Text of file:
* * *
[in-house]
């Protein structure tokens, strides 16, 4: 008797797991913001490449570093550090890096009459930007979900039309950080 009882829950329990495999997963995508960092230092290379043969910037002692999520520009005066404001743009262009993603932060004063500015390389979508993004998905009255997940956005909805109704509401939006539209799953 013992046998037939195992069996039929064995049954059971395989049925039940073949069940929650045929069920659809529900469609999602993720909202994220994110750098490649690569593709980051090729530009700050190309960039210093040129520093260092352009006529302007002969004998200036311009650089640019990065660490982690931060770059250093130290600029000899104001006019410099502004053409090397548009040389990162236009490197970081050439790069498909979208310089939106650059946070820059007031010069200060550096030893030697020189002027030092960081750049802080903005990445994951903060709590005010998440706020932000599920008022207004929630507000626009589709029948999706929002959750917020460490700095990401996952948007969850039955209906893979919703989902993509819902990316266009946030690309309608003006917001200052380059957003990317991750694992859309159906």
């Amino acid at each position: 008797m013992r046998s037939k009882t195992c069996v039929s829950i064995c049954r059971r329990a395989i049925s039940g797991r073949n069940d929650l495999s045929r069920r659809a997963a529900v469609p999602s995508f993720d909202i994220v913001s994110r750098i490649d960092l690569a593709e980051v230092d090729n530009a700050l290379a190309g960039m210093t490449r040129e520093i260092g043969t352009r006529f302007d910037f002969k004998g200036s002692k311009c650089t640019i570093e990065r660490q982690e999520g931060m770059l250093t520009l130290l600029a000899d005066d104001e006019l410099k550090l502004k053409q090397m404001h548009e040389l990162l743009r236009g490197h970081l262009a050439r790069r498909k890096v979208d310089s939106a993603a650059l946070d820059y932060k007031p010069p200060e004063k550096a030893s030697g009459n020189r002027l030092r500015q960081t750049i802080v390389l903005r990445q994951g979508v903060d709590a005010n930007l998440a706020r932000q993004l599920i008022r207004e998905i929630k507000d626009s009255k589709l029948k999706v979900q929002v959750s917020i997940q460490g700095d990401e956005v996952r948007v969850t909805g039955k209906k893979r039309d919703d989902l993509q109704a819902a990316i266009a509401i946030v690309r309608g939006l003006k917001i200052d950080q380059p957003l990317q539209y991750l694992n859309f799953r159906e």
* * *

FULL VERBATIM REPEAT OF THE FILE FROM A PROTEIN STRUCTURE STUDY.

[in-house]
């Protein structure tokens, strides 16, 4: 008797797991913001490449570093550090890096009459930007979900039309950080 009882829950329990495999997963995508960092230092290379043969910037002692999520520009005066404001743009262009993603932060004063500015390389979508993004998905009255997940956005909805109704509401939006539209799953 013992046998037939195992069996039929064995049954059971395989049925039940073949069940929650045929069920659809529900469609999602993720909202994220994110750098490649690569593709980051090729530009700050190309960039210093040129520093260092352009006529302007002969004998200036311009650089640019990065660490982690931060770059250093130290600029000899104001006019410099502004053409090397548009040389990162236009490197970081050439790069498909979208310089939106650059946070820059007031010069200060550096030893030697020189002027030092960081750049802080903005990445994951903060709590005010998440706020932000599920008022207004929630507000626009589709029948999706929002959750917020460490700095990401996952948007969850039955209906893979919703989902993509819902990316266009946030690309309608003006917001200052380059957003990317991750694992859309159906």
């Amino acid at each position: 008797m013992r046998s037939k009882t195992c069996v039929s829950i064995c049954r059971r329990a395989i049925s039940g797991r073949n069940d929650l495999s045929r069920r659809a997963a529900v469609p999602s995508f993720d909202i994220v913001s994110r750098i490649d960092l690569a593709e980051v230092d090729n530009a700050l290379a190309g960039m210093t490449r040129e520093i260092g043969t352009r006529f302007d910037f002969k004998g200036s002692k311009c650089t640019i570093e990065r660490q982690e999520g931060m770059l250093t520009l130290l600029a000899d005066d104001e006019l410099k550090l502004k053409q090397m404001h548009e040389l990162l743009r236009g490197h970081l262009a050439r790069r498909k890096v979208d310089s939106a993603a650059l946070d820059y932060k007031p010069p200060e004063k550096a030893s030697g009459n020189r002027l030092r500015q960081t750049i802080v390389l903005r990445q994951g979508v903060d709590a005010n930007l998440a706020r932000q993004l599920i008022r207004e998905i929630k507000d626009s009255k589709l029948k999706v979900q929002v959750s917020i997940q460490g700095d990401e956005v996952r948007v969850t909805g039955k209906k893979r039309d919703d989902l993509q109704a819902a990316i266009a509401i946030v690309r309608g939006l003006k917001i200052d950080q380059p957003l990317q539209y991750l694992n859309f799953r159906e």